The scientific name for a shooting star or falling star is a meteor. They start out as small rocks in space, anything from the size of a grain of sand to a boulder, which means that they’re invisible from the Earth. But they’re travelling very fast indeed – anything up to 71 kilometres a second (44 miles per second), and as soon as one enters the atmosphere, friction heats it up until it glows, and that’s a shooting star. Usually, they start to glow when they’re very roughly 100 km (60 miles) above the Earth, and disintegrate above 50 km (30 miles). A few of the bigger ones last long enough to hit the Earth. Once that’s happened, they’re called meteorites.
(Isaac Asimov wrote an article, “Why do the Gods Hate Kansas?” because Kansas has far more than its fair share of meteorites. Actually, Kansas gets hit by the same number of meteorites as everywhere else. It’s just that there are very few stones in Kansas, so the meteorites are easy to find.)
You might see a shooting star any night of the year, but you’re far more likely to be lucky some nights than others. This is because comets leave dust trails behind themselves. When the Earth hits a dusty part of its orbit, the meteors rain down in a meteor shower, sometimes more than one a minute.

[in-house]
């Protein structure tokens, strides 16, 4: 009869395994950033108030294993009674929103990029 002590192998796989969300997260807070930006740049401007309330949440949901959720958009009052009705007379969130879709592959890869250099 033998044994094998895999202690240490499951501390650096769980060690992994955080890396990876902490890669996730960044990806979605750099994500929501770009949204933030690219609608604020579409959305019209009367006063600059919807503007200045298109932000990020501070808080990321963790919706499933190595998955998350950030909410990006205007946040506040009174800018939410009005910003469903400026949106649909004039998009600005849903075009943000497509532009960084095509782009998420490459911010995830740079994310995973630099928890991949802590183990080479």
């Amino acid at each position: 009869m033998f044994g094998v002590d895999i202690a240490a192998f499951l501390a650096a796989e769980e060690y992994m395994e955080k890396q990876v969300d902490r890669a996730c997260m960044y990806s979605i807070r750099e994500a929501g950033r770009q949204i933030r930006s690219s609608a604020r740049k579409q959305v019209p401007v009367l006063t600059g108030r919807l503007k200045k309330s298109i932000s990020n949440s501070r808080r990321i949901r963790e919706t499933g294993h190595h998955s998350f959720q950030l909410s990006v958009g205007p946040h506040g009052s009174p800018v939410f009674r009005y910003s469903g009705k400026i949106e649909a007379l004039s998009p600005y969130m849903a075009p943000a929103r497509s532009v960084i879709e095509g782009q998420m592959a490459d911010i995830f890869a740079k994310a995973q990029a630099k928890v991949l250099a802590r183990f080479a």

Since the Earth takes exactly a year to go around its orbit (by definition), we reach the dusty patches on the same date each year. This produces a line-of-sight effect where the meteors appear to radiate out from one particular constellation in the sky, a different one for each annual meteor shower. So each shower is named after that constellation.
The best one is usually the Persaids, in August.
|Name||Night of Peak|
|Eta Aquarids||May 5|
The best time to observe meteors is whenever there’s no moon. Most showers get better after midnight, so you’ll often need warm clothing. Chose a place with a clear view of the sky and (preferably) no street lights. (On La Palma, any of the astronomical viewpoints would be ideal.) If possible, lie back on a blanket or recliner. Give your eyes time to adjust (ideally, 15 minutes.) It’s best to look away from the radiant, so you can see where the meteor came from. If you want to make notes of how many you see, it’s easier to use a tape recorder than a pen and paper.